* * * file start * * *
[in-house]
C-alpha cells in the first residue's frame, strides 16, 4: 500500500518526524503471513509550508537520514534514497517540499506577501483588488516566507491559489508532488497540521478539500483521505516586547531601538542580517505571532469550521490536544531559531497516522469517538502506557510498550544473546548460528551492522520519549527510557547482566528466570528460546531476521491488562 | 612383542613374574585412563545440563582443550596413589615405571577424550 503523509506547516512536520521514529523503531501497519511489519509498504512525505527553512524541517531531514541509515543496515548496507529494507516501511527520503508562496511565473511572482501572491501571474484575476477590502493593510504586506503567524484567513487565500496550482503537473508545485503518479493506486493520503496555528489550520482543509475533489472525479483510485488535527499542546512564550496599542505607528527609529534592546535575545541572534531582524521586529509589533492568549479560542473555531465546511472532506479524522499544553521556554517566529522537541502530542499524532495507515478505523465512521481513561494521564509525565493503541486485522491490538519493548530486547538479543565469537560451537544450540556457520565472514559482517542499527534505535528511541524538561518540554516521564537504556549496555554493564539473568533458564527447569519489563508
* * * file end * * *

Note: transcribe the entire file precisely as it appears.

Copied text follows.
[in-house]
C-alpha cells in the first residue's frame, strides 16, 4: 500500500518526524503471513509550508537520514534514497517540499506577501483588488516566507491559489508532488497540521478539500483521505516586547531601538542580517505571532469550521490536544531559531497516522469517538502506557510498550544473546548460528551492522520519549527510557547482566528466570528460546531476521491488562 | 612383542613374574585412563545440563582443550596413589615405571577424550 503523509506547516512536520521514529523503531501497519511489519509498504512525505527553512524541517531531514541509515543496515548496507529494507516501511527520503508562496511565473511572482501572491501571474484575476477590502493593510504586506503567524484567513487565500496550482503537473508545485503518479493506486493520503496555528489550520482543509475533489472525479483510485488535527499542546512564550496599542505607528527609529534592546535575545541572534531582524521586529509589533492568549479560542473555531465546511472532506479524522499544553521556554517566529522537541502530542499524532495507515478505523465512521481513561494521564509525565493503541486485522491490538519493548530486547538479543565469537560451537544450540556457520565472514559482517542499527534505535528511541524538561518540554516521564537504556549496555554493564539473568533458564527447569519489563508